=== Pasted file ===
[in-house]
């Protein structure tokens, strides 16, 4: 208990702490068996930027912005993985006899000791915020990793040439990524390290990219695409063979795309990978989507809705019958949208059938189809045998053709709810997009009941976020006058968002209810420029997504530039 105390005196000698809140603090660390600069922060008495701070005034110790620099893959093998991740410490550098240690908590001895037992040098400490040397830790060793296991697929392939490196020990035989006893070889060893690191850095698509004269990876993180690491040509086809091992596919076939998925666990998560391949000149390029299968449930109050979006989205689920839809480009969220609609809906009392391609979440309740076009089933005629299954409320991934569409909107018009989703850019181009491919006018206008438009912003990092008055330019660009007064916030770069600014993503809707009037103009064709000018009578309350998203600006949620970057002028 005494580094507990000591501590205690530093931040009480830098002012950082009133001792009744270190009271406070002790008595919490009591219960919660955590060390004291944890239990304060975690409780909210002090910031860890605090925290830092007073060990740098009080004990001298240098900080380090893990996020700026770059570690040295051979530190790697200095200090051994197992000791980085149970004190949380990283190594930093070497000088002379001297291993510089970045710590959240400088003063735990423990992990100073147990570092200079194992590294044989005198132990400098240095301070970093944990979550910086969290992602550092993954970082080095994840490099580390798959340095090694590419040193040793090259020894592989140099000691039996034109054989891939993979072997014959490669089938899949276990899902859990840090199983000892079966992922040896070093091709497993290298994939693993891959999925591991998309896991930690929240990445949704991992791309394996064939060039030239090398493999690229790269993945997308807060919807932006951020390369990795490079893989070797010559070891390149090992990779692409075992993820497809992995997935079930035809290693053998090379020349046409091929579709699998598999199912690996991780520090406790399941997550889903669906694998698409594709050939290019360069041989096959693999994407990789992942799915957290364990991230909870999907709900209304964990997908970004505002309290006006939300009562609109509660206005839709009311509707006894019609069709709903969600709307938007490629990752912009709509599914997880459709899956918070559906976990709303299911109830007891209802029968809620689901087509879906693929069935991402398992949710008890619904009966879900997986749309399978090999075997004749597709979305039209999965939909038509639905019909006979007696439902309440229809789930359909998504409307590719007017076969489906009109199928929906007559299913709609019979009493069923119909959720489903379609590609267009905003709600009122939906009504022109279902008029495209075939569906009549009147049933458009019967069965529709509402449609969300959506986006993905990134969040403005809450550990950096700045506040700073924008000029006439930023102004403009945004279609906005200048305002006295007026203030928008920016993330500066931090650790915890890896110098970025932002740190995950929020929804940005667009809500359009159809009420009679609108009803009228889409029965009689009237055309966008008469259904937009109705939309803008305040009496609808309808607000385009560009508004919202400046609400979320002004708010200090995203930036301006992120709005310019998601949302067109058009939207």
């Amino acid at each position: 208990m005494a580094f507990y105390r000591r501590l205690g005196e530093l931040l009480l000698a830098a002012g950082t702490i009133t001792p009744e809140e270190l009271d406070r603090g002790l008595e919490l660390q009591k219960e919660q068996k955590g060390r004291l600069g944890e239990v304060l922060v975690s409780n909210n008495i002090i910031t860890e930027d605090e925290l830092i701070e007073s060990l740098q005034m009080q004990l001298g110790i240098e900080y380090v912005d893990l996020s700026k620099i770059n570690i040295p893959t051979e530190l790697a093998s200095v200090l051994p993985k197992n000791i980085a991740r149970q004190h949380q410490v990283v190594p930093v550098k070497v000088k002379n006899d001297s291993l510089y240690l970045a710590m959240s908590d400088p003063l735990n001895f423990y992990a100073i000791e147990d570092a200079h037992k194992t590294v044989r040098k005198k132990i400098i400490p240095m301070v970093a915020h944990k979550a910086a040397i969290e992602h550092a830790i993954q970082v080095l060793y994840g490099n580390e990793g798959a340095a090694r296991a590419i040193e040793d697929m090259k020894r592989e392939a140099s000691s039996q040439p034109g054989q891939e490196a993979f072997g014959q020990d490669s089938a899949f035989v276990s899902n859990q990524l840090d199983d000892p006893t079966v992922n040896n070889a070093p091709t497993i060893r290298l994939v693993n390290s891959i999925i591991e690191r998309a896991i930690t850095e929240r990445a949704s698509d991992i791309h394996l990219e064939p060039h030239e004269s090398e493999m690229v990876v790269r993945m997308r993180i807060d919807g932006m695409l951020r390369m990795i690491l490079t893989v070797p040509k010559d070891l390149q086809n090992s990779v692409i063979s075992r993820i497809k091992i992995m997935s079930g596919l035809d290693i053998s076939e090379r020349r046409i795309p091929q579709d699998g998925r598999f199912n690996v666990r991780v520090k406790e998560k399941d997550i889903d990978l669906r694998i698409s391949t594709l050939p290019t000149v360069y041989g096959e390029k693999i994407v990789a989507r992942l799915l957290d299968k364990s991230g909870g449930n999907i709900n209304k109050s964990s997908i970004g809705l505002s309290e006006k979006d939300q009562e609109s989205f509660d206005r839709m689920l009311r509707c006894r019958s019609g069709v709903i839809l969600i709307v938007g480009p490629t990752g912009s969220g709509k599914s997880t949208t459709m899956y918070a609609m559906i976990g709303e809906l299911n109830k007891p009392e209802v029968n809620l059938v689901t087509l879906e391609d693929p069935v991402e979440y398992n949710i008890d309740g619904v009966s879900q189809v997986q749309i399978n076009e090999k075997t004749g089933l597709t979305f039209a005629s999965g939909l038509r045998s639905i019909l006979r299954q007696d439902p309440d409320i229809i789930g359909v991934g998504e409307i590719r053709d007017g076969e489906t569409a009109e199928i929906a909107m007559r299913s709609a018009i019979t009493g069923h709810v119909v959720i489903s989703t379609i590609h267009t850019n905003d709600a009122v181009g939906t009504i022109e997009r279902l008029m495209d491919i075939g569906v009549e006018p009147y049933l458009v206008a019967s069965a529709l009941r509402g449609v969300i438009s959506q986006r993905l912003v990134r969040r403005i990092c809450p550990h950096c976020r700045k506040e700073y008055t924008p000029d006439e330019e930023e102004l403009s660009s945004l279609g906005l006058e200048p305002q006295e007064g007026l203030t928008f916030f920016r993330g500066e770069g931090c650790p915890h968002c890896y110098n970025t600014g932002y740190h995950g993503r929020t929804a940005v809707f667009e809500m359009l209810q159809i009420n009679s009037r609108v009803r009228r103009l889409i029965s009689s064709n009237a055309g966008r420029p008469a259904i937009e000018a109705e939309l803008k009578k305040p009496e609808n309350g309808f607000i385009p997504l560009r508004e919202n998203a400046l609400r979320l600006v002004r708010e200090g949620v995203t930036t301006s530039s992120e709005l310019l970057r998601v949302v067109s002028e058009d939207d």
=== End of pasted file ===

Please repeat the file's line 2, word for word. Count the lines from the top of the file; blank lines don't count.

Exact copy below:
């Protein structure tokens, strides 16, 4: 208990702490068996930027912005993985006899000791915020990793040439990524390290990219695409063979795309990978989507809705019958949208059938189809045998053709709810997009009941976020006058968002209810420029997504530039 105390005196000698809140603090660390600069922060008495701070005034110790620099893959093998991740410490550098240690908590001895037992040098400490040397830790060793296991697929392939490196020990035989006893070889060893690191850095698509004269990876993180690491040509086809091992596919076939998925666990998560391949000149390029299968449930109050979006989205689920839809480009969220609609809906009392391609979440309740076009089933005629299954409320991934569409909107018009989703850019181009491919006018206008438009912003990092008055330019660009007064916030770069600014993503809707009037103009064709000018009578309350998203600006949620970057002028 005494580094507990000591501590205690530093931040009480830098002012950082009133001792009744270190009271406070002790008595919490009591219960919660955590060390004291944890239990304060975690409780909210002090910031860890605090925290830092007073060990740098009080004990001298240098900080380090893990996020700026770059570690040295051979530190790697200095200090051994197992000791980085149970004190949380990283190594930093070497000088002379001297291993510089970045710590959240400088003063735990423990992990100073147990570092200079194992590294044989005198132990400098240095301070970093944990979550910086969290992602550092993954970082080095994840490099580390798959340095090694590419040193040793090259020894592989140099000691039996034109054989891939993979072997014959490669089938899949276990899902859990840090199983000892079966992922040896070093091709497993290298994939693993891959999925591991998309896991930690929240990445949704991992791309394996064939060039030239090398493999690229790269993945997308807060919807932006951020390369990795490079893989070797010559070891390149090992990779692409075992993820497809992995997935079930035809290693053998090379020349046409091929579709699998598999199912690996991780520090406790399941997550889903669906694998698409594709050939290019360069041989096959693999994407990789992942799915957290364990991230909870999907709900209304964990997908970004505002309290006006939300009562609109509660206005839709009311509707006894019609069709709903969600709307938007490629990752912009709509599914997880459709899956918070559906976990709303299911109830007891209802029968809620689901087509879906693929069935991402398992949710008890619904009966879900997986749309399978090999075997004749597709979305039209999965939909038509639905019909006979007696439902309440229809789930359909998504409307590719007017076969489906009109199928929906007559299913709609019979009493069923119909959720489903379609590609267009905003709600009122939906009504022109279902008029495209075939569906009549009147049933458009019967069965529709509402449609969300959506986006993905990134969040403005809450550990950096700045506040700073924008000029006439930023102004403009945004279609906005200048305002006295007026203030928008920016993330500066931090650790915890890896110098970025932002740190995950929020929804940005667009809500359009159809009420009679609108009803009228889409029965009689009237055309966008008469259904937009109705939309803008305040009496609808309808607000385009560009508004919202400046609400979320002004708010200090995203930036301006992120709005310019998601949302067109058009939207």